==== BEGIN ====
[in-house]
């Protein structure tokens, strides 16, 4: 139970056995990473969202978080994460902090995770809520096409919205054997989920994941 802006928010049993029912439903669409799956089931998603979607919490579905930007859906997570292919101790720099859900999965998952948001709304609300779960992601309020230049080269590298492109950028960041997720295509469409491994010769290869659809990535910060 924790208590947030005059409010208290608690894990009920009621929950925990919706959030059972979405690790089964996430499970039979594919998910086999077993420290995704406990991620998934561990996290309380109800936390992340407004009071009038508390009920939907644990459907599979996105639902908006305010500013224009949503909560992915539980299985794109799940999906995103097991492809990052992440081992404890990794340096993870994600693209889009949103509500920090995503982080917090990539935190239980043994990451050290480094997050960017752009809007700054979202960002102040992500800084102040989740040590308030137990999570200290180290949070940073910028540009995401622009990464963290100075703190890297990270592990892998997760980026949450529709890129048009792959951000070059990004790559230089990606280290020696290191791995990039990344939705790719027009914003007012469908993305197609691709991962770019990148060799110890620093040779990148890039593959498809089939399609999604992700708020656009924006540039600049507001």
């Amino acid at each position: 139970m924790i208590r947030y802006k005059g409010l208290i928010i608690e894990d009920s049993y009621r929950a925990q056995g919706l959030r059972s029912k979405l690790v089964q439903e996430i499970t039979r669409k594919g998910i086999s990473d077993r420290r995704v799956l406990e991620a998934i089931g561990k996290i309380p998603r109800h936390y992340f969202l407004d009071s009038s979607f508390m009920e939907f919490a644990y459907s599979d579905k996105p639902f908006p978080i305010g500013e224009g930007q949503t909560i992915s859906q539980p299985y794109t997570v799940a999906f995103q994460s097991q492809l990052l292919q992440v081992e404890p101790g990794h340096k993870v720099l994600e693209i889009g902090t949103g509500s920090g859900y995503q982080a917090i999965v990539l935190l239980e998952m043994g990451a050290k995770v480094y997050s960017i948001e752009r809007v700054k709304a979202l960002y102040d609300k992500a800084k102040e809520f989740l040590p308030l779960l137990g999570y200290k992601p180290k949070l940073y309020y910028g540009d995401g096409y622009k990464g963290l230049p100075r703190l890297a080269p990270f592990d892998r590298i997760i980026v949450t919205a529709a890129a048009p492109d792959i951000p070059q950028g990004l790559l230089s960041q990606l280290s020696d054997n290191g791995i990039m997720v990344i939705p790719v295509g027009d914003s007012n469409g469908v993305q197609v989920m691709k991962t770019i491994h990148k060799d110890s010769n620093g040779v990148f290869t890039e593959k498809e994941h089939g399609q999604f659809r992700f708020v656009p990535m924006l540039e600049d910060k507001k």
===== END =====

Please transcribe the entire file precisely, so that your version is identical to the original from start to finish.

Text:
[in-house]
């Protein structure tokens, strides 16, 4: 139970056995990473969202978080994460902090995770809520096409919205054997989920994941 802006928010049993029912439903669409799956089931998603979607919490579905930007859906997570292919101790720099859900999965998952948001709304609300779960992601309020230049080269590298492109950028960041997720295509469409491994010769290869659809990535910060 924790208590947030005059409010208290608690894990009920009621929950925990919706959030059972979405690790089964996430499970039979594919998910086999077993420290995704406990991620998934561990996290309380109800936390992340407004009071009038508390009920939907644990459907599979996105639902908006305010500013224009949503909560992915539980299985794109799940999906995103097991492809990052992440081992404890990794340096993870994600693209889009949103509500920090995503982080917090990539935190239980043994990451050290480094997050960017752009809007700054979202960002102040992500800084102040989740040590308030137990999570200290180290949070940073910028540009995401622009990464963290100075703190890297990270592990892998997760980026949450529709890129048009792959951000070059990004790559230089990606280290020696290191791995990039990344939705790719027009914003007012469908993305197609691709991962770019990148060799110890620093040779990148890039593959498809089939399609999604992700708020656009924006540039600049507001």
């Amino acid at each position: 139970m924790i208590r947030y802006k005059g409010l208290i928010i608690e894990d009920s049993y009621r929950a925990q056995g919706l959030r059972s029912k979405l690790v089964q439903e996430i499970t039979r669409k594919g998910i086999s990473d077993r420290r995704v799956l406990e991620a998934i089931g561990k996290i309380p998603r109800h936390y992340f969202l407004d009071s009038s979607f508390m009920e939907f919490a644990y459907s599979d579905k996105p639902f908006p978080i305010g500013e224009g930007q949503t909560i992915s859906q539980p299985y794109t997570v799940a999906f995103q994460s097991q492809l990052l292919q992440v081992e404890p101790g990794h340096k993870v720099l994600e693209i889009g902090t949103g509500s920090g859900y995503q982080a917090i999965v990539l935190l239980e998952m043994g990451a050290k995770v480094y997050s960017i948001e752009r809007v700054k709304a979202l960002y102040d609300k992500a800084k102040e809520f989740l040590p308030l779960l137990g999570y200290k992601p180290k949070l940073y309020y910028g540009d995401g096409y622009k990464g963290l230049p100075r703190l890297a080269p990270f592990d892998r590298i997760i980026v949450t919205a529709a890129a048009p492109d792959i951000p070059q950028g990004l790559l230089s960041q990606l280290s020696d054997n290191g791995i990039m997720v990344i939705p790719v295509g027009d914003s007012n469409g469908v993305q197609v989920m691709k991962t770019i491994h990148k060799d110890s010769n620093g040779v990148f290869t890039e593959k498809e994941h089939g399609q999604f659809r992700f708020v656009p990535m924006l540039e600049d910060k507001k």